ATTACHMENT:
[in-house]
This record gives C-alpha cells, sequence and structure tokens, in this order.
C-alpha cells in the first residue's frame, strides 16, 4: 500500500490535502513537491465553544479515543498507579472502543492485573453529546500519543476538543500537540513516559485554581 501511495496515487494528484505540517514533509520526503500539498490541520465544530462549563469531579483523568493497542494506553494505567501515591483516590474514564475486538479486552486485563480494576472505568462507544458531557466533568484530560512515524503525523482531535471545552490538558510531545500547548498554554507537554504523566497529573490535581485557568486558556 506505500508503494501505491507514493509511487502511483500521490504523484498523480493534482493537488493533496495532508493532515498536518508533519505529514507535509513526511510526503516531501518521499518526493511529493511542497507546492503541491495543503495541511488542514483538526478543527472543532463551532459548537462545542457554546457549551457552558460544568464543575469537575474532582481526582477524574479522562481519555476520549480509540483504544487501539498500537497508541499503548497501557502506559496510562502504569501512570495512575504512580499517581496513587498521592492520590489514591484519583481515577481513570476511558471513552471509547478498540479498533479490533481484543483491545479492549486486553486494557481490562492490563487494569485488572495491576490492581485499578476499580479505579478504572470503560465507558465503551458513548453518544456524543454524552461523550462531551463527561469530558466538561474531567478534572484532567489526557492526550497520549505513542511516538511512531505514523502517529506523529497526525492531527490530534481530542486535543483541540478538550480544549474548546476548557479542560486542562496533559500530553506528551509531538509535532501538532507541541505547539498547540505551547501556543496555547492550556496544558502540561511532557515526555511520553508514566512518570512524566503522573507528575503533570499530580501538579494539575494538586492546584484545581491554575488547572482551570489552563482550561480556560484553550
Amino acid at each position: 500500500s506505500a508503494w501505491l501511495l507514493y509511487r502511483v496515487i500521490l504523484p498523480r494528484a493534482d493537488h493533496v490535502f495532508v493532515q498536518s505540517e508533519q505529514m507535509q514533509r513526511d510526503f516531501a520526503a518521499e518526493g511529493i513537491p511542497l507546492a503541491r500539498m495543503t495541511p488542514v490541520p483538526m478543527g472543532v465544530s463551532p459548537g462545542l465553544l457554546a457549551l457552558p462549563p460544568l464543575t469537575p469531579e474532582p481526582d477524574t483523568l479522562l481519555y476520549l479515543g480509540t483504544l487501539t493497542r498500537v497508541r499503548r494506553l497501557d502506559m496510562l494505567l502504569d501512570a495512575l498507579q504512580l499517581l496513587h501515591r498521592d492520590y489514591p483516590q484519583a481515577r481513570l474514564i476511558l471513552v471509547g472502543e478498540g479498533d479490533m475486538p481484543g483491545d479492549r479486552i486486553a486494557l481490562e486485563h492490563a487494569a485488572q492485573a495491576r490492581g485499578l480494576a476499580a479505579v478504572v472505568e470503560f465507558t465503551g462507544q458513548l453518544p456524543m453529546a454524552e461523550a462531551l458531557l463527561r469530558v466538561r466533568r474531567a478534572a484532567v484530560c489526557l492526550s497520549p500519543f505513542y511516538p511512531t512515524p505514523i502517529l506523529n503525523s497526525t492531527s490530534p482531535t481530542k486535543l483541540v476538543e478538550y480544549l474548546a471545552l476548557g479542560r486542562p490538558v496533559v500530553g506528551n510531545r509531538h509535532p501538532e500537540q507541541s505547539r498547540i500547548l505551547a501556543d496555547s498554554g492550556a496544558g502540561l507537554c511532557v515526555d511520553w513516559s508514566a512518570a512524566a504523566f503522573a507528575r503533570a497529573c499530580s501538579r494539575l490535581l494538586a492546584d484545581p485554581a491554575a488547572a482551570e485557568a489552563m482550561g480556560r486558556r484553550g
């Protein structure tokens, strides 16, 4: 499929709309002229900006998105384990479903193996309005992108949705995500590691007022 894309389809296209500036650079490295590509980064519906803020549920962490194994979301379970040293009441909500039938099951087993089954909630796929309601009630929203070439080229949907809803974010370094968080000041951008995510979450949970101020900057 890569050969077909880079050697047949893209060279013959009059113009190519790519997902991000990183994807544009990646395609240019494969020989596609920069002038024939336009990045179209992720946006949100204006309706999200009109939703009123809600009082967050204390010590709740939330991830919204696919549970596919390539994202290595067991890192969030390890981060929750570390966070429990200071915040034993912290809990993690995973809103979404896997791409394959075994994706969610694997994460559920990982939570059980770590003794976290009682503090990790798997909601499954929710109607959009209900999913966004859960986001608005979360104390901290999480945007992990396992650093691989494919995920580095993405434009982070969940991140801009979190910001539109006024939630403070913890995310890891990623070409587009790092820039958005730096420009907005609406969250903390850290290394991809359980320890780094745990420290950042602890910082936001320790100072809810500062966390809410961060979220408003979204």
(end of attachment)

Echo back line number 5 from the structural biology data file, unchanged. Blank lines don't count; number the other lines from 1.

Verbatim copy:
């Protein structure tokens, strides 16, 4: 499929709309002229900006998105384990479903193996309005992108949705995500590691007022 894309389809296209500036650079490295590509980064519906803020549920962490194994979301379970040293009441909500039938099951087993089954909630796929309601009630929203070439080229949907809803974010370094968080000041951008995510979450949970101020900057 890569050969077909880079050697047949893209060279013959009059113009190519790519997902991000990183994807544009990646395609240019494969020989596609920069002038024939336009990045179209992720946006949100204006309706999200009109939703009123809600009082967050204390010590709740939330991830919204696919549970596919390539994202290595067991890192969030390890981060929750570390966070429990200071915040034993912290809990993690995973809103979404896997791409394959075994994706969610694997994460559920990982939570059980770590003794976290009682503090990790798997909601499954929710109607959009209900999913966004859960986001608005979360104390901290999480945007992990396992650093691989494919995920580095993405434009982070969940991140801009979190910001539109006024939630403070913890995310890891990623070409587009790092820039958005730096420009907005609406969250903390850290290394991809359980320890780094745990420290950042602890910082936001320790100072809810500062966390809410961060979220408003979204």